Why there’s life after State of Origin death for NSW

True Blue: Kezie Apps celebrates with the interstate trophy and best player medals after NSW's victory last year.

True Blue: Kezie Apps celebrates with the interstate trophy and best player medals after NSW's victory last year.

ORIGIN is dead. 

They said it in 1995, when NSW finally caught up with Queensland as a modern interstate force.

Then Fatty’s Nuffies revived the contest and the concept.

They said it in the early 2000s, when Andrew Johns was treating the arena like his own personal playground.

Then along came the greatest Maroons era ever seen.

So now, aside from Todd Greenberg standing there with the paddles to keep the heartbeat of broadcasting and marketing cash, it’s over. 

While ever NSW play the role of Washington Generals in the big moments, fans and sponsors will start looking elsewhere. 

Remarkable, considering the original Origin concept was undermined by a belief Queensland simply could not be competitive enough.

Origin is dead. 

NSW just “don’t get it”, according to Johns, and there are a generation of young men and women who have no idea what it was like when the Blues did.

Wednesday night’s loss at Suncorp Stadium stands apart from any other series loss, simply because NSW had all the ability in the world to win, after dominating the vast majority of games one and two. 

And yet here we are. 

Origin is dead. Or is it?

The women's interstate challenge presents a massive opportunity for the NSW team to begin their own era of dominance. 

It took 18 years for South Coast talent Kezie Apps, Ruan Sims and Sam Bremner and the NSW team to break Queensland’s stranglehold on the interstate content. A watershed moment.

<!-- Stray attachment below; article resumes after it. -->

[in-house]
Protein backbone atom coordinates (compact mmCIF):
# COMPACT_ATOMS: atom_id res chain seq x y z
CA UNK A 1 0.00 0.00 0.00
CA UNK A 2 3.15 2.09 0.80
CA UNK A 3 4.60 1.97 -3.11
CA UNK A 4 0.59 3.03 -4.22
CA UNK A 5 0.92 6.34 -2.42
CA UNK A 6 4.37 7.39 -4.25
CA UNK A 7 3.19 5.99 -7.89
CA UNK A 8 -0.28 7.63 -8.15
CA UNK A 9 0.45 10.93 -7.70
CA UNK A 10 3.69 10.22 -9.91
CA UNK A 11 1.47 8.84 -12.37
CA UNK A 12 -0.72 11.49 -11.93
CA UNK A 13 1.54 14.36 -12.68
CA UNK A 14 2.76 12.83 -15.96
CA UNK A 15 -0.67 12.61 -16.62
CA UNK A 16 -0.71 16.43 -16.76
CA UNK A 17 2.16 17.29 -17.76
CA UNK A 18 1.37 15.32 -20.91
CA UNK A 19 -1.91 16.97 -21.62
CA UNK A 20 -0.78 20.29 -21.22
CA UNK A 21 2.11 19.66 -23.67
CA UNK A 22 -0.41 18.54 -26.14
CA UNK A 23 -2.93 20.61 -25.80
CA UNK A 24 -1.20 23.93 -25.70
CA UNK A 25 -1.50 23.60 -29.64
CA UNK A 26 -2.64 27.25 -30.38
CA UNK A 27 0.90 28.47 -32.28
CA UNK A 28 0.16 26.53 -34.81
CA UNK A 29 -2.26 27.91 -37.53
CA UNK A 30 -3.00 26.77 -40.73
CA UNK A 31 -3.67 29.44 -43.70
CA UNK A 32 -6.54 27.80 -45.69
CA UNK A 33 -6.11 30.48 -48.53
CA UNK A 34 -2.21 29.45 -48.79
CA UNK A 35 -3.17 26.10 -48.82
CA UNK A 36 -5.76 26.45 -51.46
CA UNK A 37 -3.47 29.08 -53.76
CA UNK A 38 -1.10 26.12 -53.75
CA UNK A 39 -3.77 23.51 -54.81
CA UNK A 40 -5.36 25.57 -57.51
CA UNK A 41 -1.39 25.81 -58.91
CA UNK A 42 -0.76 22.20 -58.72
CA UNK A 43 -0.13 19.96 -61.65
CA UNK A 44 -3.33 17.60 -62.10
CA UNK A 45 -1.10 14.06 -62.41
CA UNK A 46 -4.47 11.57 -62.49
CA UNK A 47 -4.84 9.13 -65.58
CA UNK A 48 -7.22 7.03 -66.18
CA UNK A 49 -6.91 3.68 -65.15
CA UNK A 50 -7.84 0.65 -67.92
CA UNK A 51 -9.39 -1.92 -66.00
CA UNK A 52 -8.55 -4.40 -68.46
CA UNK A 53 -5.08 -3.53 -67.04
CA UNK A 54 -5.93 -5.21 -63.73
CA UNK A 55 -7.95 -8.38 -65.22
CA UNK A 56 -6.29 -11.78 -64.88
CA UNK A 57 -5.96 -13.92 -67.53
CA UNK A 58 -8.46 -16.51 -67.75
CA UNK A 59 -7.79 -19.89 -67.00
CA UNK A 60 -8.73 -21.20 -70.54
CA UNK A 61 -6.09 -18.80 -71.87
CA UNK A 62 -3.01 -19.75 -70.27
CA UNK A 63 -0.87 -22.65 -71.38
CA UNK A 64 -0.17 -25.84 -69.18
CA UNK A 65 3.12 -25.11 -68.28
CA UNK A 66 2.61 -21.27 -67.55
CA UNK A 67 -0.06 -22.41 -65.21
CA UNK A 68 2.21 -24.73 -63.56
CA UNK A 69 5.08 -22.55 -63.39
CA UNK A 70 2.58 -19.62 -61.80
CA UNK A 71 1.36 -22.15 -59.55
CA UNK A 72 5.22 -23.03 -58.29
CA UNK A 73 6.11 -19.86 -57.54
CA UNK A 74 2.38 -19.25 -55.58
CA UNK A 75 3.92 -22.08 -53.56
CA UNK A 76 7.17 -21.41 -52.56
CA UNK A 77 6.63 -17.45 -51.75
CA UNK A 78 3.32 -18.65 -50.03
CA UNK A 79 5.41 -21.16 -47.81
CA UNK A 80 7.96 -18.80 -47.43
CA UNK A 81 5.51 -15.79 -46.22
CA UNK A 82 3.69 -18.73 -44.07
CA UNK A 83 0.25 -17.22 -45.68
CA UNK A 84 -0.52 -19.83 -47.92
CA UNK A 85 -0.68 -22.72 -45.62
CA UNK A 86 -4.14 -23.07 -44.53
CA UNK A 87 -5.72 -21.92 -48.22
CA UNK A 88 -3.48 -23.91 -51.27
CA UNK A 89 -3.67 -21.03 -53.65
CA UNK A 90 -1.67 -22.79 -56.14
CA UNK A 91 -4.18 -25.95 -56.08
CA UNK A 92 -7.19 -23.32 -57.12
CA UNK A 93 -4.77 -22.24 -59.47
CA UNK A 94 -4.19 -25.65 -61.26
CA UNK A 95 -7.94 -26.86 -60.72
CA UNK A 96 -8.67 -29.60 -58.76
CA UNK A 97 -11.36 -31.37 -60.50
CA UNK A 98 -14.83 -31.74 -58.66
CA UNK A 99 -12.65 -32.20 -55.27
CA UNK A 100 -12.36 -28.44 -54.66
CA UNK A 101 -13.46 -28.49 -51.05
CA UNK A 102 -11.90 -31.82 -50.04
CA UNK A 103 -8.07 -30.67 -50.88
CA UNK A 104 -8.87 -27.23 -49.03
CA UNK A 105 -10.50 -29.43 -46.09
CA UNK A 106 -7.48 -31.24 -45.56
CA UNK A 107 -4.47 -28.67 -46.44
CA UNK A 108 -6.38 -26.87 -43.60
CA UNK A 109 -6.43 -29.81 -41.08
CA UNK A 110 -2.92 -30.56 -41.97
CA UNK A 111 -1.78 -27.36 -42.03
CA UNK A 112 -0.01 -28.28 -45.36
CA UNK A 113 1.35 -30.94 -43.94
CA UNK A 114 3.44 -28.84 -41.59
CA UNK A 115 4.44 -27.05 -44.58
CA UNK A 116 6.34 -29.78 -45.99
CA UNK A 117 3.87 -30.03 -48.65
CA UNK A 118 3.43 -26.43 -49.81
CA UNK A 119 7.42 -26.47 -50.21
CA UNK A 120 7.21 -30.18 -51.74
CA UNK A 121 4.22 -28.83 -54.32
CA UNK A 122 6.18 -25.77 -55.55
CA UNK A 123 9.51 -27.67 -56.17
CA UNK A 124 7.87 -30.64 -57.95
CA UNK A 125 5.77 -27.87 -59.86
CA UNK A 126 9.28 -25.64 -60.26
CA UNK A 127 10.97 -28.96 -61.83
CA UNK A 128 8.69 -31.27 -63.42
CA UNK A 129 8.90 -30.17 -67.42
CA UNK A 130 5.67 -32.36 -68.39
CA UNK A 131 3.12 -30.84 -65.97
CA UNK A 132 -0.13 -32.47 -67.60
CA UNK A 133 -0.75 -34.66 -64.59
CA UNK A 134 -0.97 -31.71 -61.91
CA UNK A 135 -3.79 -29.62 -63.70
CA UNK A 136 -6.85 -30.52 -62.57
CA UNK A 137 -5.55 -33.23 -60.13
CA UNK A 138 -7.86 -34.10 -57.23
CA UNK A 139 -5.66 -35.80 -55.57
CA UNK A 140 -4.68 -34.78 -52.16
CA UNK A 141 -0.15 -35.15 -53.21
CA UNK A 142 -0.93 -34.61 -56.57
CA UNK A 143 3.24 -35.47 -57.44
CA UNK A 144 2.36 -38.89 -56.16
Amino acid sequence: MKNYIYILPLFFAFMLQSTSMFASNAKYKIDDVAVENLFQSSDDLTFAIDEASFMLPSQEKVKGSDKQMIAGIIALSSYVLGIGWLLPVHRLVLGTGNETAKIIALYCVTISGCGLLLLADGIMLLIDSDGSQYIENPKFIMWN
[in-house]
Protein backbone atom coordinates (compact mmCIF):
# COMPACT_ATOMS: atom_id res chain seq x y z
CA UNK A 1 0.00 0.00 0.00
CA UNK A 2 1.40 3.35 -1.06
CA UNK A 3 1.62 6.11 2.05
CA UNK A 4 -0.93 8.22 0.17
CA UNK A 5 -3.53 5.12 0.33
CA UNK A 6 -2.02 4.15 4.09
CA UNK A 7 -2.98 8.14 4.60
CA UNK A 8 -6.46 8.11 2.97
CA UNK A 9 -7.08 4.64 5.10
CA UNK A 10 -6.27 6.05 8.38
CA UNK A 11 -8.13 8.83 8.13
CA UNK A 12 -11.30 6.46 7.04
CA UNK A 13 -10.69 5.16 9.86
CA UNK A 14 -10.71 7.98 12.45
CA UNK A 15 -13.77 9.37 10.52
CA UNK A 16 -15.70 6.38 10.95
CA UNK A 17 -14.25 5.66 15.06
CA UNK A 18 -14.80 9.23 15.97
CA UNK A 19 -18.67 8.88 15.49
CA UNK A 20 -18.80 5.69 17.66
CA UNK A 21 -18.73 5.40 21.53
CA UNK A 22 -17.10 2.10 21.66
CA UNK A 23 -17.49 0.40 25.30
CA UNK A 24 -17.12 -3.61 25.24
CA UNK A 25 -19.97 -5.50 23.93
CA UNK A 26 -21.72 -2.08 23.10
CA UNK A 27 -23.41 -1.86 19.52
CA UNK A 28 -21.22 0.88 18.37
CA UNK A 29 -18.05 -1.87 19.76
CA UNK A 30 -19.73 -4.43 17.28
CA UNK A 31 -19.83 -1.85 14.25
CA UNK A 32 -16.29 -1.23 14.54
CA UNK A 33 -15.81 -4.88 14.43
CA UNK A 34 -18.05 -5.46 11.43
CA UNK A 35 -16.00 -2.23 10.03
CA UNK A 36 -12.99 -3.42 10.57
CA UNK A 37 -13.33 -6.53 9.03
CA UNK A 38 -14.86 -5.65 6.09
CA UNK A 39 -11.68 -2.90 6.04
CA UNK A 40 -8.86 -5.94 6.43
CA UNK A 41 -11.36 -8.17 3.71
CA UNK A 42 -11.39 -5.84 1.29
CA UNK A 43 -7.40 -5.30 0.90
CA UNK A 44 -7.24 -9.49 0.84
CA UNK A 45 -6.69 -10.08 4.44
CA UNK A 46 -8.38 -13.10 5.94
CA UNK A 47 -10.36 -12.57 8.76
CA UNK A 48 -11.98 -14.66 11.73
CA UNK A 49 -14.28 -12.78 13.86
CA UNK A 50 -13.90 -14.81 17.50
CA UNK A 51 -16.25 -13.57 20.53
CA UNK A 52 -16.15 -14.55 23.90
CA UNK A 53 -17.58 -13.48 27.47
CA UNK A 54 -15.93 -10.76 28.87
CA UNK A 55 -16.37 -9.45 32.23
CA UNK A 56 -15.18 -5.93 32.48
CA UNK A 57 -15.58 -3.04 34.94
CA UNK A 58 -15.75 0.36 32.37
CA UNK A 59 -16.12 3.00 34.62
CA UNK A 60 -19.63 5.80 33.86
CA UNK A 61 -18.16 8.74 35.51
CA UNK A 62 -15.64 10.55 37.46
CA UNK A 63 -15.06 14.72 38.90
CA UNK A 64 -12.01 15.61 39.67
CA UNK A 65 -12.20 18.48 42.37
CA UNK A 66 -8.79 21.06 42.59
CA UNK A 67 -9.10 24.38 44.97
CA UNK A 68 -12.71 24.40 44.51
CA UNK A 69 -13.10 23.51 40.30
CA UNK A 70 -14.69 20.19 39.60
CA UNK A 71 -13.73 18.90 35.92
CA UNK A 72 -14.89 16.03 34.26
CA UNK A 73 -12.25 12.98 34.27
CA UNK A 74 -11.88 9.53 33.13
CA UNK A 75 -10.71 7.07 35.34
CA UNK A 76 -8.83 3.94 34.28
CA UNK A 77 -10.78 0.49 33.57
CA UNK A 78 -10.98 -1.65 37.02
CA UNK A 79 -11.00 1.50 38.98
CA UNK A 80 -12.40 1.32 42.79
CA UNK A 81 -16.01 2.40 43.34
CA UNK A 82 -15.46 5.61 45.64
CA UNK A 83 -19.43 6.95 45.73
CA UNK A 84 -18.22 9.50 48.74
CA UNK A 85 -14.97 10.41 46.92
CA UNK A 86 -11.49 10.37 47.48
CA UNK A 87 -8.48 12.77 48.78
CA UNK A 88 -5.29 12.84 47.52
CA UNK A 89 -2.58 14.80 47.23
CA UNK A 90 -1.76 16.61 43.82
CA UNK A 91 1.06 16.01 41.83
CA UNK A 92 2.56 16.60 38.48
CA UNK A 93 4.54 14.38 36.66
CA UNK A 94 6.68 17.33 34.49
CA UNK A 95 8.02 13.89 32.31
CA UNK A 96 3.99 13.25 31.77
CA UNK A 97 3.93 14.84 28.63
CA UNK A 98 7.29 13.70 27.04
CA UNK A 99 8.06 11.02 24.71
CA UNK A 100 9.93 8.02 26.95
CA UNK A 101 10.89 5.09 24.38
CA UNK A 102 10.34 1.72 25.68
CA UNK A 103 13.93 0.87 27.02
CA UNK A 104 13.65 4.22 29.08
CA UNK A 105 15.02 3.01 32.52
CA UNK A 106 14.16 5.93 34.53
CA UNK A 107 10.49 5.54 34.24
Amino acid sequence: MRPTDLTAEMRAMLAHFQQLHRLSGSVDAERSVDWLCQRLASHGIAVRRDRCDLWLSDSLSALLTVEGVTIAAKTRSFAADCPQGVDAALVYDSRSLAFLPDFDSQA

What if we, as a state, a region and a city, had faith in the NSW women’s team to deliver some justice, even if rugby league is yet to embrace the female game. 

Women’s sport has made huge strides in recent times. 

Cricket, soccer and Australian football have all become market leaders in the women’s game. 

While we’ve seen the remarkable success of the AFL Women’s competition, rugby league is making smaller strides, though the World Cup later this year is a step in the right direction. 

The demand is there for a truly national women's leagues. The crowds will come. The flow-on effect can be seen, with South Coast players like Kate Stanton and Maddy Collier on the national stage. And the ripple effect it has on the sport, especially when the Wollongong Saints are unbeaten in the AFL Sydney competition and their player numbers sky-rocket towards establishing a second team.

Women’s sport is booming, regardless of how much the dinosaurs still dismiss it. 

So now, as a curtain-raiser to St George Illawarra’s vital clash with Manly at WIN Stadium, NSW are out to build their own empire. 

One the blokes are incapable of achieving. 

If you’re not there as a Dragons or Sea Eagles fan, take the NSW jumper out of the bin you threw it into on Wednesday and wear it with pride on Sunday week. 

A NSW victory for the women would mean the Blues have won every representative division, except of course, the one the fanbase has always cared about.

Has it dawned on anyone that rugby league’s great cash cow might not always provide?

Probably not, given those in the corridors of power are too busy arguing about who controls the game.

At some point there needs to be some foresight, about more games in the heartland and regional areas, to re-engage the fans, even if it means blowing up the current revenue models.

Or expanding the game into new markets in the same time, because the game needs to attract new revenue streams.

Fans can’t just be expected to put up with exorbitant Origin ticket prices and sub-standard NSW campaigns.


Sunday, July 23


WIN Stadium (11.45am)

TV: Live on Fox Sports


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